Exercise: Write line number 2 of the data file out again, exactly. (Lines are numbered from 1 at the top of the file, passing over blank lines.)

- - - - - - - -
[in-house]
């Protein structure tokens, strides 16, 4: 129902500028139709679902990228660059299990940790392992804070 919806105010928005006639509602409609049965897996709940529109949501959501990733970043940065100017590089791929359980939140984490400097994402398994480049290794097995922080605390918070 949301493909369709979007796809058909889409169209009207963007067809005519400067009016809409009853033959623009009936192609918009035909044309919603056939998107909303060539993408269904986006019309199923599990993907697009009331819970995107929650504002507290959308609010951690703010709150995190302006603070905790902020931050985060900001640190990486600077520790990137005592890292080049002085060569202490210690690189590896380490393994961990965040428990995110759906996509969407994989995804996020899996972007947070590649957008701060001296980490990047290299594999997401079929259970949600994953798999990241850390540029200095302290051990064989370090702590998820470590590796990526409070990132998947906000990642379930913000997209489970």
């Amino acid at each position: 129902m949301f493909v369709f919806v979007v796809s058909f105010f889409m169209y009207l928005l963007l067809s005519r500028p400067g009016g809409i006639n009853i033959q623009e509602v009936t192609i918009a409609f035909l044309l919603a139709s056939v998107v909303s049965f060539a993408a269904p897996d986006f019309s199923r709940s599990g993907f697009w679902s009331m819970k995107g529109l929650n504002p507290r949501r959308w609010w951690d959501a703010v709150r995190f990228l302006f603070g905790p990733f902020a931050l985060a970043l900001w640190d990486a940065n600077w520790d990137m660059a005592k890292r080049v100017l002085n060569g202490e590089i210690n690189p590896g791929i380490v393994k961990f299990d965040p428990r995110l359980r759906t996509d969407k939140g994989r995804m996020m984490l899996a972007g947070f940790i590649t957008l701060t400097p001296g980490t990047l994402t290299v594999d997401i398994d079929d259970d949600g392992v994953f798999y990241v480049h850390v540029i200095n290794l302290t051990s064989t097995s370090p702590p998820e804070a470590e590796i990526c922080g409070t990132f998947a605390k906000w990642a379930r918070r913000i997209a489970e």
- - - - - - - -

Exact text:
């Protein structure tokens, strides 16, 4: 129902500028139709679902990228660059299990940790392992804070 919806105010928005006639509602409609049965897996709940529109949501959501990733970043940065100017590089791929359980939140984490400097994402398994480049290794097995922080605390918070 949301493909369709979007796809058909889409169209009207963007067809005519400067009016809409009853033959623009009936192609918009035909044309919603056939998107909303060539993408269904986006019309199923599990993907697009009331819970995107929650504002507290959308609010951690703010709150995190302006603070905790902020931050985060900001640190990486600077520790990137005592890292080049002085060569202490210690690189590896380490393994961990965040428990995110759906996509969407994989995804996020899996972007947070590649957008701060001296980490990047290299594999997401079929259970949600994953798999990241850390540029200095302290051990064989370090702590998820470590590796990526409070990132998947906000990642379930913000997209489970």